Trauma and Stigma: The Long-Term Effects of Wartime Violence on Political Attitudes

42 Pages Posted: 31 Dec 2014 Last revised: 14 Aug 2015

See all articles by Jean Hong

Jean Hong

University of Science and Technology (Hong Kong)

Woo Chang Kang

Department of Politics and International Relations

Date Written: July 15, 2015

Abstract

How does wartime violence affect public attitudes toward the government in the long run? In this paper, we examine whether violence against civilians during the Korean War continues to influence people’s attitudes toward the South Korean government more than half a century later. We find that wartime violence has clear long-term attitudinal effects. Using a difference-in-differences (DID) analysis that compares the cohorts born before and after the war, the findings indicate that people who experienced violence in their childhood (0- 5 years) are less supportive of the South Korean government, especially the administration and the military, compared to those born in the same areas during the 5 years after the war. We argue that the gap between pre- and post-war cohorts is generated by the long-lasting trauma of wartime violence and the social stigma imposed on violence victims after the war.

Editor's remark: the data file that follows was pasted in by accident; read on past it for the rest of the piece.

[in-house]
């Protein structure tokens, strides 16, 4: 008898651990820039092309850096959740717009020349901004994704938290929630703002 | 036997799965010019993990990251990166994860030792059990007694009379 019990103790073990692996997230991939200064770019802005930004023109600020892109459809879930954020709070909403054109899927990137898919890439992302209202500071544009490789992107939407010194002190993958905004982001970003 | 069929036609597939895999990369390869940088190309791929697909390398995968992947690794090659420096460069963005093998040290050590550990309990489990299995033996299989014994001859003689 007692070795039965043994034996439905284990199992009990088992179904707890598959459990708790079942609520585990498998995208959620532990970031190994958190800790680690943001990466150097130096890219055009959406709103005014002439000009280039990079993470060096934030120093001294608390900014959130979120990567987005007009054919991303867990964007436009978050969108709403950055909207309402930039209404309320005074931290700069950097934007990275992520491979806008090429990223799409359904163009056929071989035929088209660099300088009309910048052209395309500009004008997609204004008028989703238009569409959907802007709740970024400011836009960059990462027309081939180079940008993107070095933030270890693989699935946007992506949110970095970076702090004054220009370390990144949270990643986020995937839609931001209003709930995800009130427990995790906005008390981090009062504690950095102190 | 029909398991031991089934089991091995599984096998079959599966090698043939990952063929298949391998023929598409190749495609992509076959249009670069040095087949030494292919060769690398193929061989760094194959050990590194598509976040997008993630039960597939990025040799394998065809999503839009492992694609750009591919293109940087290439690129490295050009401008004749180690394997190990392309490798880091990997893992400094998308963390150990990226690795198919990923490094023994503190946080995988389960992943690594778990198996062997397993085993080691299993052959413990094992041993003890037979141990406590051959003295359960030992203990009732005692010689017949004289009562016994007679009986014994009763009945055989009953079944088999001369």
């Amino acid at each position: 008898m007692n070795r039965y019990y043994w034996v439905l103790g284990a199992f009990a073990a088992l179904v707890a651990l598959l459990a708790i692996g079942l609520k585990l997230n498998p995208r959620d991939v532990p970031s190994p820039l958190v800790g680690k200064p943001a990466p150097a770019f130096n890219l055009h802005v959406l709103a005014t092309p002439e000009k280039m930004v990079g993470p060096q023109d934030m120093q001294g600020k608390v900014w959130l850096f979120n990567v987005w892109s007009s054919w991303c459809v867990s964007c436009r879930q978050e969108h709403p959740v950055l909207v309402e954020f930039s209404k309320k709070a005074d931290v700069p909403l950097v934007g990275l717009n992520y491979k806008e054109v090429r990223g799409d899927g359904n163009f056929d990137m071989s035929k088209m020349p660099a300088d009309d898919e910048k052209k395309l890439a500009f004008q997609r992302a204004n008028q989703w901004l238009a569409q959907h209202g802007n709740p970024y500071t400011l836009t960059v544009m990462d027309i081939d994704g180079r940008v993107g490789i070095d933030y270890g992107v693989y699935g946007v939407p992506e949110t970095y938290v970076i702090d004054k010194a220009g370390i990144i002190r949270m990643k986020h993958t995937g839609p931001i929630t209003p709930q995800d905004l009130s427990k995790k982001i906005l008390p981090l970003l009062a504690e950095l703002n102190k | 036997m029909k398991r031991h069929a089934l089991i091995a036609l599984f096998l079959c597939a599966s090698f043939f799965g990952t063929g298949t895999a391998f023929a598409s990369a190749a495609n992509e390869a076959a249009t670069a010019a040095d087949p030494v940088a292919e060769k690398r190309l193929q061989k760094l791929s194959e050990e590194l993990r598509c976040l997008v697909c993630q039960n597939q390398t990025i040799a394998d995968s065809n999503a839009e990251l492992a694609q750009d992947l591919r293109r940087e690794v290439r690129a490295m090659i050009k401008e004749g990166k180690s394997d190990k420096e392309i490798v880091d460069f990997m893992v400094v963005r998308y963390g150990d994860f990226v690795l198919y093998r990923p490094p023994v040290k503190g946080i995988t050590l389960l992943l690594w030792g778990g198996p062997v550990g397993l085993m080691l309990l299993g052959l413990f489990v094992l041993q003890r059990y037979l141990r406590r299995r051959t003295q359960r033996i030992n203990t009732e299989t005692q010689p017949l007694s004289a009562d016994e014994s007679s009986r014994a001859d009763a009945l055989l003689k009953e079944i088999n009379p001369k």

Suggested Citation

Hong, Ji Yeon and Kang, Woo Chang, Trauma and Stigma: The Long-Term Effects of Wartime Violence on Political Attitudes (July 15, 2015). Available at SSRN: https://ssrn.com/abstract=2543756 or http://dx.doi.org/10.2139/ssrn.2543756

Ji Yeon Hong

University of Science and Technology (Hong Kong) ( email )

Hong Kong

Woo Chang Kang (Contact Author)

Department of Politics and International Relations ( email )

1 Anam-dong 5 ka
Seoul
Korea, Republic of (South Korea)

Here is the Coronavirus
related research on SSRN

Paper statistics

Downloads
60
Abstract Views
672
rank
387,621
PlumX Metrics